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Plush toys and broken sunflowers. The downed plane of the Amsterdam-Kuala Lumpur flight in the photos of Mstislav Chernov

The crash site of the Boeing 777 flight MH17 Amsterdam-Kuala Lumpur in Donetsk region in 2014. Photo by Mstyslav Chernov


On July 17, 2014, a Boeing 777 passenger plane, flight MH17 Amsterdam - Kuala Lumpur, was shot down in eastern Ukraine. All passengers and crew - 298 people - were killed. By the number of victims, the plane crash was the largest in the history of Ukraine.


Background


Since mid-April 2014, active hostilities have been taking place in eastern Ukraine as part of Russia's aggression. On May 2, 2014, pro-Russian forces used man-portable air defense systems to shoot down two Mi-24 helicopters of the Ukrainian army near the city of Sloviansk. In June 2014, pro-Russian forces shot down an Il-76 aircraft as it was approaching Luhansk airport. On July 1, 2014, Ukraine closed the airspace over the war zone to civilian aviation up to an altitude of 7900 meters. However, on July 14, 2014, an An-26 transport plane of the Ukrainian Air Force was shot down in the Luhansk region, five kilometers from the Russian border. On July 16, a Su-25 was shot down and a second Su-25 was fired upon with man-portable air defense systems. The next day, on July 17, a passenger plane was shot down, with almost a third of the passengers being children.


Photo by Mstislav Chernov


The Malaysia Airlines Boeing 777 passenger plane was shot down on July 17, 2014 near Torez, Donetsk region. The plane was operating a scheduled flight MH17 from Amsterdam, the Netherlands, to Kuala Lumpur, Malaysia. The flight took off from Amsterdam at 13:30 Kyiv time and was en route to Kuala Lumpur International Airport. Communication with the plane was interrupted around 16:00. Three hours into the flight, a missile hit the plane. All passengers and crew were killed - 298 people, including 80 children. In terms of the number of fatalities, this was the largest air crash in the history of Ukraine.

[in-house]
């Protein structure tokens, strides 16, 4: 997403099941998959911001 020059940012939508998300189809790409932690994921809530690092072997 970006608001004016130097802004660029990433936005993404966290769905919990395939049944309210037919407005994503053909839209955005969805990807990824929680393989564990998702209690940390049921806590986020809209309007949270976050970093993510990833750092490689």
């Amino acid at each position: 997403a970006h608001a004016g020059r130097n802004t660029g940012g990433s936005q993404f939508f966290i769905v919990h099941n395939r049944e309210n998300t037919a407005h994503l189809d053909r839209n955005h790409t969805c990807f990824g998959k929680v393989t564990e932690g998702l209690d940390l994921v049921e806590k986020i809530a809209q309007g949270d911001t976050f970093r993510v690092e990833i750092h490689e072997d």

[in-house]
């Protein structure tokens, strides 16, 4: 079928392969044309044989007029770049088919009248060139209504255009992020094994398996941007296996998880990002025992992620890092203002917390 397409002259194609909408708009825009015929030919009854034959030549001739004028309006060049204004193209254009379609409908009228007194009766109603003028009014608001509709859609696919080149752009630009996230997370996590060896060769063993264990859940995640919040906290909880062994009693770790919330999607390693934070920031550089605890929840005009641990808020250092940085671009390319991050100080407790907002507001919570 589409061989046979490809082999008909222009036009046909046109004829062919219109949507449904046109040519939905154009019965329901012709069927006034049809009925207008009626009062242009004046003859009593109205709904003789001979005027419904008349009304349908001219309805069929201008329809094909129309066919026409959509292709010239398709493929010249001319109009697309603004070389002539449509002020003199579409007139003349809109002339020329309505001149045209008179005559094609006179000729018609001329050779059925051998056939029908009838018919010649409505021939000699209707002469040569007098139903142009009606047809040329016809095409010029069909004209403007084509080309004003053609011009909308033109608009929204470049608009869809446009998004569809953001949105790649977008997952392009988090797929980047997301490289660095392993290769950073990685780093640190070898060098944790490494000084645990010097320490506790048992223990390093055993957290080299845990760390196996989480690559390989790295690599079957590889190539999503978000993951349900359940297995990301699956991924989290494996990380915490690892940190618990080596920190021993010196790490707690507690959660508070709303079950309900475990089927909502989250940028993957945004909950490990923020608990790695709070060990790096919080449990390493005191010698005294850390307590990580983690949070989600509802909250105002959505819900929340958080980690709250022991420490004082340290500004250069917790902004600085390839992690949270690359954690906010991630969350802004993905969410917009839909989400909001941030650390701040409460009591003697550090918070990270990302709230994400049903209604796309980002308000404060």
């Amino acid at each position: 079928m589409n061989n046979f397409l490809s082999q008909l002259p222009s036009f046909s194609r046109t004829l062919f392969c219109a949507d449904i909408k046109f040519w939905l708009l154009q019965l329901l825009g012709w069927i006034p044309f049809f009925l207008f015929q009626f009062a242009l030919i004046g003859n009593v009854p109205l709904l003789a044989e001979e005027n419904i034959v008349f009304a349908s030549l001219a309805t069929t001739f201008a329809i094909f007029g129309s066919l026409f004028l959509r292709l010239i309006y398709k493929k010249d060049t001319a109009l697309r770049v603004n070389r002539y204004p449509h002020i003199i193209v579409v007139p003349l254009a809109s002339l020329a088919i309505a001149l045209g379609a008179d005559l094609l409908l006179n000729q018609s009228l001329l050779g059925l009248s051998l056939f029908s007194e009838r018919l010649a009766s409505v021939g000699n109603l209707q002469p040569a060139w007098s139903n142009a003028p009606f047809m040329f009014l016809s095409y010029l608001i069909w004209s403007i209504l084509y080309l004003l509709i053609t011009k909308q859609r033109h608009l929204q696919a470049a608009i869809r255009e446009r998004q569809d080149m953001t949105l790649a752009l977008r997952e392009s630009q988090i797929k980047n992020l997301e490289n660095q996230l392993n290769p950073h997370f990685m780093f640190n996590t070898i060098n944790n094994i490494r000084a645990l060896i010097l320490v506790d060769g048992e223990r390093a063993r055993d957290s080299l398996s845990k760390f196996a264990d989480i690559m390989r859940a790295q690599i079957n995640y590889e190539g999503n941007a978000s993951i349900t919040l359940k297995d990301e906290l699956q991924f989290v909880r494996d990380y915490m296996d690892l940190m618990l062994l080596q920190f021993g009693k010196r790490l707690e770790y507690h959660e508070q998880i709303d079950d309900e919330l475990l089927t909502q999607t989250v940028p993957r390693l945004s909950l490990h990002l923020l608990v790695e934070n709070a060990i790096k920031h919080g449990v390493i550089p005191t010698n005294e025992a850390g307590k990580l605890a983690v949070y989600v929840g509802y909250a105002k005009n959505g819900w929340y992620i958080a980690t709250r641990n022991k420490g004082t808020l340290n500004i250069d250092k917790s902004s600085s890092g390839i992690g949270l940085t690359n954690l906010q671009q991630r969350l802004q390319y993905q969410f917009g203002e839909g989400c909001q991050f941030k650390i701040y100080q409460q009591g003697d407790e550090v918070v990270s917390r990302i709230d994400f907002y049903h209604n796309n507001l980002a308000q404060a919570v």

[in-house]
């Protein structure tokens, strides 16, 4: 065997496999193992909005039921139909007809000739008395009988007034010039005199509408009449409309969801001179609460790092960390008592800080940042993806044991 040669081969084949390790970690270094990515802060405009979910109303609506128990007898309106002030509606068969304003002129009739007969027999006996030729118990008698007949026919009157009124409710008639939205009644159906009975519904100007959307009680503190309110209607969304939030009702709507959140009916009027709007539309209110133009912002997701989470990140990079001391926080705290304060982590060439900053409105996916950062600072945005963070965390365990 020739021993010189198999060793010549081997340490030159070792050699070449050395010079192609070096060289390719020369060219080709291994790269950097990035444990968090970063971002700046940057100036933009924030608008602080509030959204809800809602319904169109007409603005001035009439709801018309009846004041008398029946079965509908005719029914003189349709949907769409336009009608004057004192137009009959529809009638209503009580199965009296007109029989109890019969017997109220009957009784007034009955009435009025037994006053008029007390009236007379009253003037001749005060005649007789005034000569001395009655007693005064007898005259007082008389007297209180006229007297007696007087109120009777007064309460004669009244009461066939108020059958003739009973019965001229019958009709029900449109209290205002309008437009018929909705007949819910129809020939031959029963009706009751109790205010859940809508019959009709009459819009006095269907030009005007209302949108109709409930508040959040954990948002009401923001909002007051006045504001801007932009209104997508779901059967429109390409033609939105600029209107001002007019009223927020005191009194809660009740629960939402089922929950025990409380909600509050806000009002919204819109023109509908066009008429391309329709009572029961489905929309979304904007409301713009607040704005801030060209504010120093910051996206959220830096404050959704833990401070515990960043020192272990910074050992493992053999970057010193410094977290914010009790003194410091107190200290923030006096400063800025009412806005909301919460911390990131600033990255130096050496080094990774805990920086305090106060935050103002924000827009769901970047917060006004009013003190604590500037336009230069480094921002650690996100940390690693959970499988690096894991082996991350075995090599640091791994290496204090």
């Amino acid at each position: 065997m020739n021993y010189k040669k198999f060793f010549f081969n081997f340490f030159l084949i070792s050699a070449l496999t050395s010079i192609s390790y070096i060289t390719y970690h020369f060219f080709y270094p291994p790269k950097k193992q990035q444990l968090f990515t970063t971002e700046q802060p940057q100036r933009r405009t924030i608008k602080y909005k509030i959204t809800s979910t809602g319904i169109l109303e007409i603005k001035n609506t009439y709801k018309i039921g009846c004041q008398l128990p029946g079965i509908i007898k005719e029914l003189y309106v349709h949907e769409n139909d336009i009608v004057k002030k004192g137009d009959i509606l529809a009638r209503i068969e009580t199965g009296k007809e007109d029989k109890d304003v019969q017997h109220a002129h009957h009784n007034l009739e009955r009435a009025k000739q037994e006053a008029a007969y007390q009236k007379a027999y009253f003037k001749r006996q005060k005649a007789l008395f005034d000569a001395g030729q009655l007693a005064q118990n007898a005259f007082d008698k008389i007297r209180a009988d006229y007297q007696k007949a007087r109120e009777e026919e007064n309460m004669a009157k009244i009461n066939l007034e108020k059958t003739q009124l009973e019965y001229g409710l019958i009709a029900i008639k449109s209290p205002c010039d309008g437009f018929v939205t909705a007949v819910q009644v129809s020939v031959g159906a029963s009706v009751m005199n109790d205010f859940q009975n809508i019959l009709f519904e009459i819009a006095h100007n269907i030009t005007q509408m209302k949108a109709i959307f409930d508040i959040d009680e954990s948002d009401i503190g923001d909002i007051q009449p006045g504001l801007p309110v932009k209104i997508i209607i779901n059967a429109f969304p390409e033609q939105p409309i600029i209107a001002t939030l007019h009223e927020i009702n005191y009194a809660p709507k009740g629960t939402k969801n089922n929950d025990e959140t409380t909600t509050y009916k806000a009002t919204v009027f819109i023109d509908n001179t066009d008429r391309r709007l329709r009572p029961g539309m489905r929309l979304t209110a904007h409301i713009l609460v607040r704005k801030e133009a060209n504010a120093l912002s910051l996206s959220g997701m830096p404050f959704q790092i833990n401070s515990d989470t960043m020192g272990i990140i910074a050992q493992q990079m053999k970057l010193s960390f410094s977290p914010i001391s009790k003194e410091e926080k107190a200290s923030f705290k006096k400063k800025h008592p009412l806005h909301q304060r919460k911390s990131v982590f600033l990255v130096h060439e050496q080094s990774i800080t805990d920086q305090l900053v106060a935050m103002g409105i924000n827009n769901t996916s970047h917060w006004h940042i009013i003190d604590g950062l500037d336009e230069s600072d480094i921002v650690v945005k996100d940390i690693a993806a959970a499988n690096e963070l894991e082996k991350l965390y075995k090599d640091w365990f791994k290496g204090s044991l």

Photo by Mstislav Chernov


Catastrophe


An international investigation found that MH17 was shot down over the Donetsk region of Ukraine by a Russian-made Buk anti-aircraft missile system. The same day after the crash, a number of airlines, such as Lufthansa, Air France, and Turkish Airlines, announced that they would change the flight paths of their planes to avoid eastern Ukraine. In the evening of July 17, 2014, the European Organization for the Safety of Air Navigation closed the airspace of Ukraine to civil aviation.


Photo by Mstislav Chernov


On July 17, then-President of Ukraine Petro Poroshenko initiated the creation of a state commission involving experts and international organizations to investigate the Malaysia Airlines tragedy. “We do not rule out that this plane was also shot down, and we emphasize that the Armed Forces of Ukraine did not take any action to hit targets in the air,” the president said.